You should run for the Florida Legislature in 2010.
Yes, you. Why not?
No doubt you can answer that question. "I'm busy with my life" is a good answer. "I would lose my job" is a good answer, too.
On the other hand, I hear from smart people all the time who don't like the way things are going. I ask again: Why not, then? Florida needs you.
This is a serious proposition, which is why I am bringing it up in early January even though the formal qualifying doesn't begin until June. These things take time.
Are you worried you aren't qualified? Really? How much worse a job would you do? I mean, even if you ran on a platform that said:
I promise to make snap judgments about Florida's long-term future based on slogans, obey my party bosses in Tallahassee no matter what, attack the environment, maintain an unfair tax structure, do favors for big campaign donors, and run Florida's higher education system smack into the ground.
Heck! You would already be just as good as most of 'em.
It does not really matter if you are a Republican or a Democrat, a tax cutter or a tree hugger. The main thing is that you be a nonsheep with your own brain who promises not to follow blindly the Democrats or Republicans already up there. Unfortunately, this is a lot harder than it sounds.
C'mon. It'll be fun.
Of course, a few warnings are in order.
First: You probably aren't going to win, especially if you are running against an insider. Do it anyway.
Second: You can't run as an amateur. You need some clear idea of what it is you want to do, and that has to go beyond "fighting crime" or "keeping taxes low" or "good schools" or that kind of pap.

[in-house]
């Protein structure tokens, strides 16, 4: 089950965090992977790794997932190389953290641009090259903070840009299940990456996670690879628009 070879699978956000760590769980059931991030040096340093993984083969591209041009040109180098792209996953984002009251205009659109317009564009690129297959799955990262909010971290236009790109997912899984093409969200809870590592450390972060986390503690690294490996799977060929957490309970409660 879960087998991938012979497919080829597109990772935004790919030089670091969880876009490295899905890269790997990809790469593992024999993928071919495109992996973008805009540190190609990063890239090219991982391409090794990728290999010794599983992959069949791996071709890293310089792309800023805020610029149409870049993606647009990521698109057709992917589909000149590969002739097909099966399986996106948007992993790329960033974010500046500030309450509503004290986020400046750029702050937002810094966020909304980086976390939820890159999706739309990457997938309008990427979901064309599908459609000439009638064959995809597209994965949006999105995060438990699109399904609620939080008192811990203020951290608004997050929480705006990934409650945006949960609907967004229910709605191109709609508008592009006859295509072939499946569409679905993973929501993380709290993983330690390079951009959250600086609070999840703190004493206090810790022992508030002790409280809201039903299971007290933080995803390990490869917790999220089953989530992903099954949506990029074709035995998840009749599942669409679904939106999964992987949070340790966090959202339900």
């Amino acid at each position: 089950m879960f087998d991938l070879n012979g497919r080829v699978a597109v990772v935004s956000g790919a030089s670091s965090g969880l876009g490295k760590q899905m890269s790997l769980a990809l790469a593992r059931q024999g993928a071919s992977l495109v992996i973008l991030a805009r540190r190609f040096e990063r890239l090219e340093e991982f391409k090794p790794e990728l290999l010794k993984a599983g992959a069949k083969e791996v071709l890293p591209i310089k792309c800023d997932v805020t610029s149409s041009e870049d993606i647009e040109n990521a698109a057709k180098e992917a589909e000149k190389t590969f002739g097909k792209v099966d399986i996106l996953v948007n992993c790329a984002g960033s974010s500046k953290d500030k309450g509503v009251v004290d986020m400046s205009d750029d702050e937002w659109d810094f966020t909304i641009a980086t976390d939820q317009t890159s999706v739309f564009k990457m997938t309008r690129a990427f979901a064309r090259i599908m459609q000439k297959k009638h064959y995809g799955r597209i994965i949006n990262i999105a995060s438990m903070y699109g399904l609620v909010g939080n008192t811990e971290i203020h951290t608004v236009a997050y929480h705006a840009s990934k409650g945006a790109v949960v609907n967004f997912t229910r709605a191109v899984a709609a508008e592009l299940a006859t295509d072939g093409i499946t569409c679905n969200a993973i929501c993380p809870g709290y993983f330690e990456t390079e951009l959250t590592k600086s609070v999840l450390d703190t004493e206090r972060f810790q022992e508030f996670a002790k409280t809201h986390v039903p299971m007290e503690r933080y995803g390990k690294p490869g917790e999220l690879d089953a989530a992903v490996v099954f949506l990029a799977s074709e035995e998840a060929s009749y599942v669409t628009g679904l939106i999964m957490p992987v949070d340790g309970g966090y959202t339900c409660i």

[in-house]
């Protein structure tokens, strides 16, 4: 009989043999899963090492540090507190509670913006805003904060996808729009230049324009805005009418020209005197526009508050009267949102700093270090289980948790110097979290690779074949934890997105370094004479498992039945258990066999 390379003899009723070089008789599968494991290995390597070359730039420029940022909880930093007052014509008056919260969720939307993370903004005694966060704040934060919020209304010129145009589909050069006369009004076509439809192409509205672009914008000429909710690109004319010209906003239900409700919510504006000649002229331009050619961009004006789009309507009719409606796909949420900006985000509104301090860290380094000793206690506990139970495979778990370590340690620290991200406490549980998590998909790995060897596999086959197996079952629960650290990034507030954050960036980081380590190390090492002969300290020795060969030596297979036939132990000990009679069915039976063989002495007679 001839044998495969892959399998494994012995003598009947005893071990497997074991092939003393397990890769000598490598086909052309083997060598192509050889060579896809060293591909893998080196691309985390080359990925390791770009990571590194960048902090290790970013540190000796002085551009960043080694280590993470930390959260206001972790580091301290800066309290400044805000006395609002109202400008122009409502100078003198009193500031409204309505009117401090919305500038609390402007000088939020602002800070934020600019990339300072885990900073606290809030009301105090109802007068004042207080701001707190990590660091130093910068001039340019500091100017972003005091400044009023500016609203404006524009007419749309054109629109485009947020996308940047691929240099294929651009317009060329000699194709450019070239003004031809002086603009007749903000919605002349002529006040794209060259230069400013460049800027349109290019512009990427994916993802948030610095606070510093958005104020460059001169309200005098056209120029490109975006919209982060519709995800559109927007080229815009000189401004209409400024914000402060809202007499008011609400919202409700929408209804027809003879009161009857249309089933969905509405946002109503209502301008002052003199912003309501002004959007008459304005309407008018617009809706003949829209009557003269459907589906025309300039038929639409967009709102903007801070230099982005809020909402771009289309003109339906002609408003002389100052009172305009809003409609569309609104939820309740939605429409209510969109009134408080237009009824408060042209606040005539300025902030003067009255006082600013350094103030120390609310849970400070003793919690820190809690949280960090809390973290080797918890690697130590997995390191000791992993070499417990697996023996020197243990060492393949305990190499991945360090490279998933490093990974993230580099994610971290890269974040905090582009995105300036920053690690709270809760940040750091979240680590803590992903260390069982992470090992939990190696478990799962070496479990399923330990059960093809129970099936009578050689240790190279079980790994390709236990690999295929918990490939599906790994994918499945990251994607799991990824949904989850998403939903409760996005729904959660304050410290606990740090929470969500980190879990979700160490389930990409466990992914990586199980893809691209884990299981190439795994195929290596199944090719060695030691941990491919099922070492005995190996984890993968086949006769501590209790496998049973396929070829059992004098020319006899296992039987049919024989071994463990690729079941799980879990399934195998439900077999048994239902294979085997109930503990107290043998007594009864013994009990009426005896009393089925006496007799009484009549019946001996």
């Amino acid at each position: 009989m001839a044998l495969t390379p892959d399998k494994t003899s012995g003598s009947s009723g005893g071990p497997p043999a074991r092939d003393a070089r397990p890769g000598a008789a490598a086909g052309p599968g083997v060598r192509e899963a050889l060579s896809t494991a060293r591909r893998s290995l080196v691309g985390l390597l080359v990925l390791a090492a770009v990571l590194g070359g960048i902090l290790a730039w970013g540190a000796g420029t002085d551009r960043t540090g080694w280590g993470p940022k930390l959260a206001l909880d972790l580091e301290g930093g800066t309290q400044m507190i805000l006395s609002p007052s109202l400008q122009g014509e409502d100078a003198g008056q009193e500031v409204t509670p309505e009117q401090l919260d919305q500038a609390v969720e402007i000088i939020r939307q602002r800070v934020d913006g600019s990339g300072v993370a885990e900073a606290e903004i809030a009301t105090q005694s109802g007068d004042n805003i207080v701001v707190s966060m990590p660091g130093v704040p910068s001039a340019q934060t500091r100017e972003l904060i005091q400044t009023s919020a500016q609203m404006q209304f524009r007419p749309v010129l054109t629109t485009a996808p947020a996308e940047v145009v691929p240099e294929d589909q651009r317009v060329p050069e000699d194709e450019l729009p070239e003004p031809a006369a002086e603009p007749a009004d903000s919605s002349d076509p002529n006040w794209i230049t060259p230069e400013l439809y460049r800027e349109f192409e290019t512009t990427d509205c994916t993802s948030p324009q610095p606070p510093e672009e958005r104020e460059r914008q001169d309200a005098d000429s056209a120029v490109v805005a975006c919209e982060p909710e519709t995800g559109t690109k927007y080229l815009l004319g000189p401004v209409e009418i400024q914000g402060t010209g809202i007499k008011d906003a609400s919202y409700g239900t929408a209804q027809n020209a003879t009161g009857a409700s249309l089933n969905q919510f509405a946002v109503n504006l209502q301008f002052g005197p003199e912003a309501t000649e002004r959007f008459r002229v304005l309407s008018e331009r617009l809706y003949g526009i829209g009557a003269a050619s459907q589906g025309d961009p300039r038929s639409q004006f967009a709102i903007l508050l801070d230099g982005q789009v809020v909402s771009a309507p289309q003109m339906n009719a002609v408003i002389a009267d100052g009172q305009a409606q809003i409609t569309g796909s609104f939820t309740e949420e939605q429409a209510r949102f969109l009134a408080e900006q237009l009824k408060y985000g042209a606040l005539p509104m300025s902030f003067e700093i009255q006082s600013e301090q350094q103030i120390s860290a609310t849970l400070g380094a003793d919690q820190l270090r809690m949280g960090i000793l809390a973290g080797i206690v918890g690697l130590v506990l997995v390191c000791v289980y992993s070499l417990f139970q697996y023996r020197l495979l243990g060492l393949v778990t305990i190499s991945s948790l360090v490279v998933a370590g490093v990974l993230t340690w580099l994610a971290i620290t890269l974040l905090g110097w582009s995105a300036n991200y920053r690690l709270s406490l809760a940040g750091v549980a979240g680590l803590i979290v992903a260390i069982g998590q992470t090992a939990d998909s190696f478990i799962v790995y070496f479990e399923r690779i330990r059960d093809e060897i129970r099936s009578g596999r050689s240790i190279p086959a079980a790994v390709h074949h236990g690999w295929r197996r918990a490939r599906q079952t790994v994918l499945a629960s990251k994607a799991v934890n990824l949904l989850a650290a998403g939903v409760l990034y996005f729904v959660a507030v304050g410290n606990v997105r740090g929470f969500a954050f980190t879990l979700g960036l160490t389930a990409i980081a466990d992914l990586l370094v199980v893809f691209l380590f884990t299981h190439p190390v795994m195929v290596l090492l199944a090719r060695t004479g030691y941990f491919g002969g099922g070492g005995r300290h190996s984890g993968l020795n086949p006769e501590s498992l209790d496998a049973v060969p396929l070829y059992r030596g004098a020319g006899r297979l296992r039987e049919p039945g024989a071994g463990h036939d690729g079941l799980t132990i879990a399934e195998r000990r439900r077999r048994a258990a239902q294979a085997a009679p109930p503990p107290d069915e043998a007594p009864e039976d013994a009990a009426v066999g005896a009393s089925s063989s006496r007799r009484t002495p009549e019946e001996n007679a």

Third: Did I mention that you can't run as an amateur? That goes for the nuts-and-bolts campaign, too. You have to get good advice on how to run one to be credible.
Fourth: You need money from other people. You do not need to match the insider dollar for dollar — I'd say that $1 can beat $5, although I doubt that $1 can beat $10. But the cruel reality is nobody takes you seriously without some money.
Fifth: On the other hand, the very act of getting money starts the process of selling your soul.
Now suppose, miracle of miracles, you actually become a credible candidate. Two other things are going to happen to you.
One is that people are going to take a whack at you. It might be the other party, turning you into a devil or an idiot in attack ads. It might be media coverage — your skeletons are relevant, all of 'em. Think now about how you will deal with it. Otherwise, accept it, know that what other people say does not make you a bad person, and stay focused.
Last, here is the worst thing of all. If you do become a serious candidate, then Tallahassee will reach down to try to co-opt you on the front end, supplying you with money and "advice" and prepping you for how to vote once you get elected. This is your most dangerous threat. And few really withstand it.
Since I am telling you what to do, the question might have occurred to you: "All right, Mr. Hypocrite, why don't you do it?" I plead Good Reason No. 2 from up above, and would like to think I'm more useful here. But I'm only 50 and increasingly cranky, so you never know.